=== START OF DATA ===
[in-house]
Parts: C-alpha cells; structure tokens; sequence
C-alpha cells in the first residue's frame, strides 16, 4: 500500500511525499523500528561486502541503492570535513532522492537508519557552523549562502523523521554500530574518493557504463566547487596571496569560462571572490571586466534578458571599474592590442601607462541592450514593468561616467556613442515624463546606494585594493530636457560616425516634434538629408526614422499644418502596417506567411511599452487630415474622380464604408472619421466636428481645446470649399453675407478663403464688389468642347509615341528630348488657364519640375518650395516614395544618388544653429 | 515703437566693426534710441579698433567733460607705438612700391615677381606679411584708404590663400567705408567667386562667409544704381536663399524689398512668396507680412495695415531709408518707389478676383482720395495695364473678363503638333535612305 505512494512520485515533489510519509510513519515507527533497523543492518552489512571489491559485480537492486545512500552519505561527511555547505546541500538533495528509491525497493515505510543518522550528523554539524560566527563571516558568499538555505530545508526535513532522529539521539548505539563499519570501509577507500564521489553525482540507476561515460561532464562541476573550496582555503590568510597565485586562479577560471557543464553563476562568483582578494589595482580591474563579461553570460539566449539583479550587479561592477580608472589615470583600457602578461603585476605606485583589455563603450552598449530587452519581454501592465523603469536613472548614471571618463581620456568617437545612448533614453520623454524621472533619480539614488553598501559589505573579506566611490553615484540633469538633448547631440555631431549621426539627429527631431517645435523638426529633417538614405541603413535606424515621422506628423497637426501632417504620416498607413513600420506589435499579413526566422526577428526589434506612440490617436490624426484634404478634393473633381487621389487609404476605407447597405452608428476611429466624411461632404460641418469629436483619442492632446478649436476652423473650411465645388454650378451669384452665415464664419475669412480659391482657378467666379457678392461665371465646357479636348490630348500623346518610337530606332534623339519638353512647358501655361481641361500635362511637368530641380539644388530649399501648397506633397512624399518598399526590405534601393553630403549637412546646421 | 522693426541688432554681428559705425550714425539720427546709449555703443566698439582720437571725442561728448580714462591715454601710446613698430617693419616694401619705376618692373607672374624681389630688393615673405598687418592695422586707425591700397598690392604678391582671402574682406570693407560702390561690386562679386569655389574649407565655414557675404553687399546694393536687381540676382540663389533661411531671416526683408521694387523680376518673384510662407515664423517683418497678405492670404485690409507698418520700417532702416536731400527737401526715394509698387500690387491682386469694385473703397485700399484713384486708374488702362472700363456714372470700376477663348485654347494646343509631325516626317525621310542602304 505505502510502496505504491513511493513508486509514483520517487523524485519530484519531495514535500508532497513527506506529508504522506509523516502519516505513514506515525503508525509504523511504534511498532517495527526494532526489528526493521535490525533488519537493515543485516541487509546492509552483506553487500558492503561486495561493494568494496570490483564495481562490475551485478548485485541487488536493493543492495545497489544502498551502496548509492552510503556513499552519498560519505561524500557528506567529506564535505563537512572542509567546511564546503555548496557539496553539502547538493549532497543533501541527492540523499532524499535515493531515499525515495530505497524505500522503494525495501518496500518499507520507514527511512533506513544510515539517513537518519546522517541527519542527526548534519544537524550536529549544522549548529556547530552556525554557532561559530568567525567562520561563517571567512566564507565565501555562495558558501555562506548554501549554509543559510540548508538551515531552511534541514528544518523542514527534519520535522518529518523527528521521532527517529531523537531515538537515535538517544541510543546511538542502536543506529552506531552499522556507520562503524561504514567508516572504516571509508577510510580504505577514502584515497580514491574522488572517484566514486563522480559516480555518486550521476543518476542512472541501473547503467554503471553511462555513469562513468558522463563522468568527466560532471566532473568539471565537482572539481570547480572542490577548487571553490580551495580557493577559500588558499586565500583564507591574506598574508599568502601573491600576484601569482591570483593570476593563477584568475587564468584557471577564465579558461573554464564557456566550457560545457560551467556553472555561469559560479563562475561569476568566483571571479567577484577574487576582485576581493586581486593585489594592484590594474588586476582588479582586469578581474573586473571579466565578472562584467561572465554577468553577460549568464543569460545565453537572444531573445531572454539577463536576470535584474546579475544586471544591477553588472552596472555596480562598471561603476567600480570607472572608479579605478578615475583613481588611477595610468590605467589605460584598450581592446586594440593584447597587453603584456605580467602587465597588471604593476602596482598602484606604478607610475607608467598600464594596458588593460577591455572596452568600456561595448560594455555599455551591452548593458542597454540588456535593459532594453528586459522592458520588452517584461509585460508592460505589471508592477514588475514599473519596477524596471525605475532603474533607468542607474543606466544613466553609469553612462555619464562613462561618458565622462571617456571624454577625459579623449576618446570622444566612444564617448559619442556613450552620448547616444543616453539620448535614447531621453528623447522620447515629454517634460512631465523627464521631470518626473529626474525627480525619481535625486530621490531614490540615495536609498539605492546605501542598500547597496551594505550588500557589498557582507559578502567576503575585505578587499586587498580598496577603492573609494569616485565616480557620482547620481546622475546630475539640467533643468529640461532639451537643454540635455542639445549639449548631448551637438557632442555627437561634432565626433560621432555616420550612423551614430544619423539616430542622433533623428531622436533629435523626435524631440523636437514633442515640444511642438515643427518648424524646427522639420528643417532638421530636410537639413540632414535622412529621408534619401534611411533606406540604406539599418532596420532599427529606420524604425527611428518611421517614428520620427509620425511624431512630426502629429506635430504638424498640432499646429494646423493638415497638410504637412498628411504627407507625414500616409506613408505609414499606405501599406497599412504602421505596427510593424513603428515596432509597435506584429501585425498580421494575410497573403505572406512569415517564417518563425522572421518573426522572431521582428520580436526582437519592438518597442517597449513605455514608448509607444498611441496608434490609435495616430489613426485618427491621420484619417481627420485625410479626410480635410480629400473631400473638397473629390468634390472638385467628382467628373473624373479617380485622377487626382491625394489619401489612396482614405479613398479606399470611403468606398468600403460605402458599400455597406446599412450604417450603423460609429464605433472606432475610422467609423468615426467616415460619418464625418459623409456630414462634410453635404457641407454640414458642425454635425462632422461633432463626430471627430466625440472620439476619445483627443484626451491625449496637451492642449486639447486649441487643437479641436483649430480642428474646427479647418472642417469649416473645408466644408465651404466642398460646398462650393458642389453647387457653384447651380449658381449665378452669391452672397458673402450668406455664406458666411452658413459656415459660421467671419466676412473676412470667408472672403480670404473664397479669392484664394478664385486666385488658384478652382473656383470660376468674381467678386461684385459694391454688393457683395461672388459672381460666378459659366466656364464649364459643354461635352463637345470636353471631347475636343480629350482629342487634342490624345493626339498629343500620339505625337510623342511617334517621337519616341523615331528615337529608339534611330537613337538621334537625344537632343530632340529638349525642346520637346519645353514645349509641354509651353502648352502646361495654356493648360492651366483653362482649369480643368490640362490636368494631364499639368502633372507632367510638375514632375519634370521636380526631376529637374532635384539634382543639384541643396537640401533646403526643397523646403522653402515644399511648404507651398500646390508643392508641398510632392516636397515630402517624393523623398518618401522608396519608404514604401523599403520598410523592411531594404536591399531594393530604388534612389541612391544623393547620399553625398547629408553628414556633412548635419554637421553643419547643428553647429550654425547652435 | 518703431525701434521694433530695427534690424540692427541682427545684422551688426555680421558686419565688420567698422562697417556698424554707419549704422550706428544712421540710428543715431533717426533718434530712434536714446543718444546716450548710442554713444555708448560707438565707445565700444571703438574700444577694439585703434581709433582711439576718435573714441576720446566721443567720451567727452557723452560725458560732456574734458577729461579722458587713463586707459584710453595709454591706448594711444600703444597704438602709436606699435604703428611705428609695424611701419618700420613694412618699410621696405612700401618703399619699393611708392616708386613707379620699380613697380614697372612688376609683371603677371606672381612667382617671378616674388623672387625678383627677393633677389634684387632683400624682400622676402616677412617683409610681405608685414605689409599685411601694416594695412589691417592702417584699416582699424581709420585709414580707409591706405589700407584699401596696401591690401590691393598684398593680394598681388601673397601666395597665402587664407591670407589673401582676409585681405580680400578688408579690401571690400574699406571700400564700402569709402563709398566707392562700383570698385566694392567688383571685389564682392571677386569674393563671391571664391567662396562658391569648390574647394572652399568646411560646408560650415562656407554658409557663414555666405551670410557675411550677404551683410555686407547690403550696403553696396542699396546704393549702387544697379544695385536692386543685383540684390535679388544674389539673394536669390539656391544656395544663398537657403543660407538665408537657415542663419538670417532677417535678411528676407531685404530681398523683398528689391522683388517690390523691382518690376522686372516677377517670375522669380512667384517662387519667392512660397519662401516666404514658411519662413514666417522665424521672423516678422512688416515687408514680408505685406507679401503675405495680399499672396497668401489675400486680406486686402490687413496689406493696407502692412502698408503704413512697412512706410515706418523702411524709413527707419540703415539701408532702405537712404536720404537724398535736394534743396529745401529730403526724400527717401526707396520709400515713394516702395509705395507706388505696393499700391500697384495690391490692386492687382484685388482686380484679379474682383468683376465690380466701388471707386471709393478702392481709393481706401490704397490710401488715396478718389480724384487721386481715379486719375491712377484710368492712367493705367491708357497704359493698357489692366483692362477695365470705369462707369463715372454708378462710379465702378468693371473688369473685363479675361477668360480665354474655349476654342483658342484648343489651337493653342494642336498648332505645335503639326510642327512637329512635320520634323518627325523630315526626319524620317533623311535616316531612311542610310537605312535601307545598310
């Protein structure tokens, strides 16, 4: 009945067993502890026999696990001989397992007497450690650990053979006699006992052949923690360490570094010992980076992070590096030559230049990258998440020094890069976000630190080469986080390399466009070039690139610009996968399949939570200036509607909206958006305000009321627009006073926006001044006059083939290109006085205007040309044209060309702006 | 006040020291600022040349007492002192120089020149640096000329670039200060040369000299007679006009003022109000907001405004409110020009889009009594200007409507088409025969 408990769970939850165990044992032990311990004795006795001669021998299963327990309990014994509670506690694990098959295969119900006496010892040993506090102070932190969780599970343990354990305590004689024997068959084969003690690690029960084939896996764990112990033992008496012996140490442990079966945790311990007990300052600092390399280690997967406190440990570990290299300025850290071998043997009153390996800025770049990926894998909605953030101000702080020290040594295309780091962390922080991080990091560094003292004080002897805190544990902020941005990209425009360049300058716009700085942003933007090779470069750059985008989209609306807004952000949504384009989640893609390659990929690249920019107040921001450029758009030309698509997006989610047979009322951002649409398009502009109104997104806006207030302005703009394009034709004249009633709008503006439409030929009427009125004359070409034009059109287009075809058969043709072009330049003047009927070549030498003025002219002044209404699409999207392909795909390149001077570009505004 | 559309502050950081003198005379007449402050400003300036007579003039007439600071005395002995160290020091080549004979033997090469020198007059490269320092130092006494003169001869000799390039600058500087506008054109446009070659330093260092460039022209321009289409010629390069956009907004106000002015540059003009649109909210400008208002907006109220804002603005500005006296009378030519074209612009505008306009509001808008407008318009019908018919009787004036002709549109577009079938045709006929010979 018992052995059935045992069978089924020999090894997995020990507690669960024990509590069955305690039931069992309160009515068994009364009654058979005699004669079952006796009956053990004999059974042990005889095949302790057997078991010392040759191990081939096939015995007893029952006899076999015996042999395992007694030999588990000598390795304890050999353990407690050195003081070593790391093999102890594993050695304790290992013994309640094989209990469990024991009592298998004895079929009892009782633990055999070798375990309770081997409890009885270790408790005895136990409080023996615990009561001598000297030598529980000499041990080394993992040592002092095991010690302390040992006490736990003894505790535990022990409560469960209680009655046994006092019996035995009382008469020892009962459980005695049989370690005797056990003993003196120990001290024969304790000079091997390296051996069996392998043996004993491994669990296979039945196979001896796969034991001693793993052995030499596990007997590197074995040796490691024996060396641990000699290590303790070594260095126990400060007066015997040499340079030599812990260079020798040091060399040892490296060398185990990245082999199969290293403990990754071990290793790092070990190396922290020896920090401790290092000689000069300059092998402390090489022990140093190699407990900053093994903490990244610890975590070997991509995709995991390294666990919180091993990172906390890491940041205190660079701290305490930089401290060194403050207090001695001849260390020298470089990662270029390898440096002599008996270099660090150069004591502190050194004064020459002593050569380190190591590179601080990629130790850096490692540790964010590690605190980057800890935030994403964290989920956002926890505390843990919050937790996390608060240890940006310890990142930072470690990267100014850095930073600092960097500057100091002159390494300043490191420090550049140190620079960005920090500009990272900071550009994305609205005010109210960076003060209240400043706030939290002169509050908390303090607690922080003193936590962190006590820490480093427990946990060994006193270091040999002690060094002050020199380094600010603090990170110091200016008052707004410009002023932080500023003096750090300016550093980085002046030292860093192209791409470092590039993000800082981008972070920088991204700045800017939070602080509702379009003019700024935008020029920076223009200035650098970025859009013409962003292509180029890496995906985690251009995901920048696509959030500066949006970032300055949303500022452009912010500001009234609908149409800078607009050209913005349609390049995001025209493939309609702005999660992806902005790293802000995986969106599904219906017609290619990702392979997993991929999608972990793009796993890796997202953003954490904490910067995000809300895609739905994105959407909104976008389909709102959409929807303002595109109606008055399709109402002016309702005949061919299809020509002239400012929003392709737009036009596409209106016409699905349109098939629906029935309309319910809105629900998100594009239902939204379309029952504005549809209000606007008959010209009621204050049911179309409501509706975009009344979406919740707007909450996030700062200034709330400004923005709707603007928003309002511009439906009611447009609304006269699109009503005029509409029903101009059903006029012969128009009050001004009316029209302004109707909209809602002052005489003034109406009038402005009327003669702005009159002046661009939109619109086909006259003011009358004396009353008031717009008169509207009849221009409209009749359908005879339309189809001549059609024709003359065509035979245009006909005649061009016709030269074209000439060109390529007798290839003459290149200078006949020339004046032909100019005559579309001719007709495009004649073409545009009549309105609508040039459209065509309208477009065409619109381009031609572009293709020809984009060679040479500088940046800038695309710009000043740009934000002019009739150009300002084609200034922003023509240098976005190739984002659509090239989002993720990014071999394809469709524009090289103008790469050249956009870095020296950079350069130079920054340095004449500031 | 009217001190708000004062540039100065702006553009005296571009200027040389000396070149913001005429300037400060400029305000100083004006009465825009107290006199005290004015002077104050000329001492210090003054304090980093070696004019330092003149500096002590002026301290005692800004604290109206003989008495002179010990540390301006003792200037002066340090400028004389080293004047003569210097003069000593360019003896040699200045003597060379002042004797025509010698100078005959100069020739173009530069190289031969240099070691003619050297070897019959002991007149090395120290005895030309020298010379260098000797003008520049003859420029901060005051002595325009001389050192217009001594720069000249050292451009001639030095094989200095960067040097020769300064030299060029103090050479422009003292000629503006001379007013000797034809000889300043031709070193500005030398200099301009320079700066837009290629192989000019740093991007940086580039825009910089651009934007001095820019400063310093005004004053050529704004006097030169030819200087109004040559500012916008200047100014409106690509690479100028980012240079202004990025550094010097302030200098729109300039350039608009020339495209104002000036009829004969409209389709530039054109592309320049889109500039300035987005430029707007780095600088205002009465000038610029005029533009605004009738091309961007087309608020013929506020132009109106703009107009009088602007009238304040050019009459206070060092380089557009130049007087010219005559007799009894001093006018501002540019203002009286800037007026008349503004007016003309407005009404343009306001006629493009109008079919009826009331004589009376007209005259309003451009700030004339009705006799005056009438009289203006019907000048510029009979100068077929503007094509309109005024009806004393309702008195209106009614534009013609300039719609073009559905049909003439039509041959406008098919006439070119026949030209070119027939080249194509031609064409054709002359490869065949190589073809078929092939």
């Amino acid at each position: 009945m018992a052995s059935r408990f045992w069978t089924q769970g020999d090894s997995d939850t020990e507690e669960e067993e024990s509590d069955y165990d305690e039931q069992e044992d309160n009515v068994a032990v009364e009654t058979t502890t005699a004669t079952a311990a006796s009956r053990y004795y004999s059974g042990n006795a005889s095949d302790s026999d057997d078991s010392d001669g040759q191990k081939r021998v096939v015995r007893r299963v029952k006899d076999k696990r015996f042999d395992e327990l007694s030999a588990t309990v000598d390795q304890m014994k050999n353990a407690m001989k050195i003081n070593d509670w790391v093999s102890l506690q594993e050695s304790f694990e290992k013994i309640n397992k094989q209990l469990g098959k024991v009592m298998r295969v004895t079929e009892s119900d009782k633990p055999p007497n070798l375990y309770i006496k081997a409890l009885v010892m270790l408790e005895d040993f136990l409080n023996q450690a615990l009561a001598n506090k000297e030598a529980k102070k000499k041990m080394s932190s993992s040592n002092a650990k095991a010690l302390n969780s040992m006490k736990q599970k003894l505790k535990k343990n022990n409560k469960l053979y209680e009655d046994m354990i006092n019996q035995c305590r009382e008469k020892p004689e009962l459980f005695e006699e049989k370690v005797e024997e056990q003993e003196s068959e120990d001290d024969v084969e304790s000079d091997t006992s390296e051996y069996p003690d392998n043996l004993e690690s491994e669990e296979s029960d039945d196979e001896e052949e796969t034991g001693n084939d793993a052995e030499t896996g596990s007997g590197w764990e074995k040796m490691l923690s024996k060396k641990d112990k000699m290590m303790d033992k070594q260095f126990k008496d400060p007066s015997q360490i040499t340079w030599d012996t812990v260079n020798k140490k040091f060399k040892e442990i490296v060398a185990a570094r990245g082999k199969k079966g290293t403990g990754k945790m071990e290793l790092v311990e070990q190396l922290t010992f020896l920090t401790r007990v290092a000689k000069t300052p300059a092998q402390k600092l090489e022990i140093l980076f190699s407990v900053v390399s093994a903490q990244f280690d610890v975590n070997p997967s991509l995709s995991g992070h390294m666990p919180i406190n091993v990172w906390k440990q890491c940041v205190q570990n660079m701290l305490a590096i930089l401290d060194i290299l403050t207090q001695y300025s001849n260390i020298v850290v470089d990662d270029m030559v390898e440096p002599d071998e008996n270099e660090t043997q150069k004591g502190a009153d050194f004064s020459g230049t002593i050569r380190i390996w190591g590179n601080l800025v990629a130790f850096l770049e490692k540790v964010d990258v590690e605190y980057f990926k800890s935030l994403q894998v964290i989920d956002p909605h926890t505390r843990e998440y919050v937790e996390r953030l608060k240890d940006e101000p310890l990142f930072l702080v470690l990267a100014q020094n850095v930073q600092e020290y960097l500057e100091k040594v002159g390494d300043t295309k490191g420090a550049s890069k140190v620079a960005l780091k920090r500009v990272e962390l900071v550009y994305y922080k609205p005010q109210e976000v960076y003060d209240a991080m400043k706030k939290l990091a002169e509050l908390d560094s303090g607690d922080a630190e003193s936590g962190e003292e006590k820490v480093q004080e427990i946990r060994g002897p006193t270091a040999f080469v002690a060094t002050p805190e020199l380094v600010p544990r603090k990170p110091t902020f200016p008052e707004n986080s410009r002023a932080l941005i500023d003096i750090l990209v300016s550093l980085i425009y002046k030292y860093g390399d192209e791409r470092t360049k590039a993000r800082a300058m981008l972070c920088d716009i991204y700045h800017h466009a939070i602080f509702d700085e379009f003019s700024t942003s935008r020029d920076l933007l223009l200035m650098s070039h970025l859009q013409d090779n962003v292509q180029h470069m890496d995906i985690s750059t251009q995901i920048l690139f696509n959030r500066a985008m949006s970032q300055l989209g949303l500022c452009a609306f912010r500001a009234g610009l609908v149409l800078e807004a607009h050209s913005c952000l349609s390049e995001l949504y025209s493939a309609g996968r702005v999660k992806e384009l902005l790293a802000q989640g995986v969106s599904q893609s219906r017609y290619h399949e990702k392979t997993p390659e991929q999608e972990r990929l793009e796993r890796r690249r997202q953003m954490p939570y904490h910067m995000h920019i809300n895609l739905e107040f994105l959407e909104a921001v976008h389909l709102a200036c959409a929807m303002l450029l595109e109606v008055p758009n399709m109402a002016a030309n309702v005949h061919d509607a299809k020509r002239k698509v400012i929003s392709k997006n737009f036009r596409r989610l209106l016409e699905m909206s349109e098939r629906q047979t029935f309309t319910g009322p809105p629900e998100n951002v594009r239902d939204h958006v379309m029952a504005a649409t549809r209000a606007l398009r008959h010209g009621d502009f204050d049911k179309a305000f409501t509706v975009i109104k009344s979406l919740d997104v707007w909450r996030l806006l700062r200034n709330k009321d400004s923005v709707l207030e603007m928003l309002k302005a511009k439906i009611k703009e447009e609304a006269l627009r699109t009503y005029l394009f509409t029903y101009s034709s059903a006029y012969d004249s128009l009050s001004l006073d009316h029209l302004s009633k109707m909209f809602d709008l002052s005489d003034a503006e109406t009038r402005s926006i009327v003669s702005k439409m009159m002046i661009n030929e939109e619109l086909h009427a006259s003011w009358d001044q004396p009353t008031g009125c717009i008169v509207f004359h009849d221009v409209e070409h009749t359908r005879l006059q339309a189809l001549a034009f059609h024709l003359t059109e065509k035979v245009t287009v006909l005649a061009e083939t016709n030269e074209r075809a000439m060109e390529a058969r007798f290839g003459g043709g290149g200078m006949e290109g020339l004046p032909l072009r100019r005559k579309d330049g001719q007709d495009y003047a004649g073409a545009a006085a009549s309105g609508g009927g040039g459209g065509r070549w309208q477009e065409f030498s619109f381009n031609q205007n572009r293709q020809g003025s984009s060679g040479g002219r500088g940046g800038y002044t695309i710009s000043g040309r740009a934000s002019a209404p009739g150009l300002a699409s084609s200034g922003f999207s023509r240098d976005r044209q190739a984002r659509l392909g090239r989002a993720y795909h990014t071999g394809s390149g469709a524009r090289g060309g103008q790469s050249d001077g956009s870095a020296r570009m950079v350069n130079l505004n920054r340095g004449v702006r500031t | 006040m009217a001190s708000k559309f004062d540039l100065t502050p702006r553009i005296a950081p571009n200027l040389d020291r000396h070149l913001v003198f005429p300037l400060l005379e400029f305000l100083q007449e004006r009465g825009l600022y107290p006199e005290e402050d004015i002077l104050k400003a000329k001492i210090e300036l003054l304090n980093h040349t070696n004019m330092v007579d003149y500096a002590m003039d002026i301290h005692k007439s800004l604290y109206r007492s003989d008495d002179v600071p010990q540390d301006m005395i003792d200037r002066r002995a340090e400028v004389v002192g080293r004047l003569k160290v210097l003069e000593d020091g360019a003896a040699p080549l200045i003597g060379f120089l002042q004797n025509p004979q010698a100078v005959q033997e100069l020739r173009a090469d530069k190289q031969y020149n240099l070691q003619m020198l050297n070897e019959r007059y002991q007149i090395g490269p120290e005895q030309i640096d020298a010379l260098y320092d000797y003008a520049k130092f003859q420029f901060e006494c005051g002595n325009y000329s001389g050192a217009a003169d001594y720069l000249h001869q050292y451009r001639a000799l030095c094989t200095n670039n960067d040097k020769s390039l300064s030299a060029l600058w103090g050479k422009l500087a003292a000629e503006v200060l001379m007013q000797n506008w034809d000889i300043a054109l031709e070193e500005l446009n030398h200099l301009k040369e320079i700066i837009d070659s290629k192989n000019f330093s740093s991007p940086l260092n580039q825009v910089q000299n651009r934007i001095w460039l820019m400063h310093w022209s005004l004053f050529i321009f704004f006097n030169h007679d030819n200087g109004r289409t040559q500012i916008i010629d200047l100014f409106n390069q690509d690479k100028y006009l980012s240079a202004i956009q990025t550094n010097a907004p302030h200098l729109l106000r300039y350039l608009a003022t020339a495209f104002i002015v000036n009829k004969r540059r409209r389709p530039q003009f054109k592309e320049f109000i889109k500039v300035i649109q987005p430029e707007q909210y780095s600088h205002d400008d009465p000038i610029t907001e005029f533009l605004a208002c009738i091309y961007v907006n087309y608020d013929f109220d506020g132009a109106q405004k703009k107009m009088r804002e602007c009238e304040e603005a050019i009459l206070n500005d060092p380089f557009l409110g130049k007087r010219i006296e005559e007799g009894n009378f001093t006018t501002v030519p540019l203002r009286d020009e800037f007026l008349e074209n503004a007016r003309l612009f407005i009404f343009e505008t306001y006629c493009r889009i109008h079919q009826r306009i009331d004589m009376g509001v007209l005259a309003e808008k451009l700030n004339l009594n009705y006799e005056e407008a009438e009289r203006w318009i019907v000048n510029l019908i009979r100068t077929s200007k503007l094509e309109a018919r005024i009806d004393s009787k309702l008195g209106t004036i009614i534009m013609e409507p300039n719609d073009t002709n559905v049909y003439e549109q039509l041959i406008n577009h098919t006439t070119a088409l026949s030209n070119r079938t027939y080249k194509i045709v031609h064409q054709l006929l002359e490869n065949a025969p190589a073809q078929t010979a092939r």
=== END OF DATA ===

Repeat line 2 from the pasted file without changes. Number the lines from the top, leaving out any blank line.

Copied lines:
Parts: C-alpha cells; structure tokens; sequence